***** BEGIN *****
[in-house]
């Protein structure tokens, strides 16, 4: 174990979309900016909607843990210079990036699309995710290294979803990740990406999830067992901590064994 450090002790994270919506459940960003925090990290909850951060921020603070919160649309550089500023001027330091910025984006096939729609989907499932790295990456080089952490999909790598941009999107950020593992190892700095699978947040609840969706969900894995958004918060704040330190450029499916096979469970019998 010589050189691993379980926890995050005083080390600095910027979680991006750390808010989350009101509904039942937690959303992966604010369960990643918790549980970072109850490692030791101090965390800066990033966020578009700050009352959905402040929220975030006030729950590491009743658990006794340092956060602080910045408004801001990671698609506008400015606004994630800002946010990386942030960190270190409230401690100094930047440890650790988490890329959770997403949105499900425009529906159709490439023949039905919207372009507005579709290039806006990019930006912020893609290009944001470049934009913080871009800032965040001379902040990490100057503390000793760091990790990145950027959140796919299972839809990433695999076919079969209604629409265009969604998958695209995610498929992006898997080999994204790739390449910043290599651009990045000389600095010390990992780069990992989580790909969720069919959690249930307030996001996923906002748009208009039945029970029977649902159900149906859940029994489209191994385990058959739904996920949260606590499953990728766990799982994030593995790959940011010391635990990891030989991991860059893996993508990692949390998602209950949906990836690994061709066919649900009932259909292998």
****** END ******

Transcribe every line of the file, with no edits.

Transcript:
[in-house]
């Protein structure tokens, strides 16, 4: 174990979309900016909607843990210079990036699309995710290294979803990740990406999830067992901590064994 450090002790994270919506459940960003925090990290909850951060921020603070919160649309550089500023001027330091910025984006096939729609989907499932790295990456080089952490999909790598941009999107950020593992190892700095699978947040609840969706969900894995958004918060704040330190450029499916096979469970019998 010589050189691993379980926890995050005083080390600095910027979680991006750390808010989350009101509904039942937690959303992966604010369960990643918790549980970072109850490692030791101090965390800066990033966020578009700050009352959905402040929220975030006030729950590491009743658990006794340092956060602080910045408004801001990671698609506008400015606004994630800002946010990386942030960190270190409230401690100094930047440890650790988490890329959770997403949105499900425009529906159709490439023949039905919207372009507005579709290039806006990019930006912020893609290009944001470049934009913080871009800032965040001379902040990490100057503390000793760091990790990145950027959140796919299972839809990433695999076919079969209604629409265009969604998958695209995610498929992006898997080999994204790739390449910043290599651009990045000389600095010390990992780069990992989580790909969720069919959690249930307030996001996923906002748009208009039945029970029977649902159900149906859940029994489209191994385990058959739904996920949260606590499953990728766990799982994030593995790959940011010391635990990891030989991991860059893996993508990692949390998602209950949906990836690994061709066919649900009932259909292998």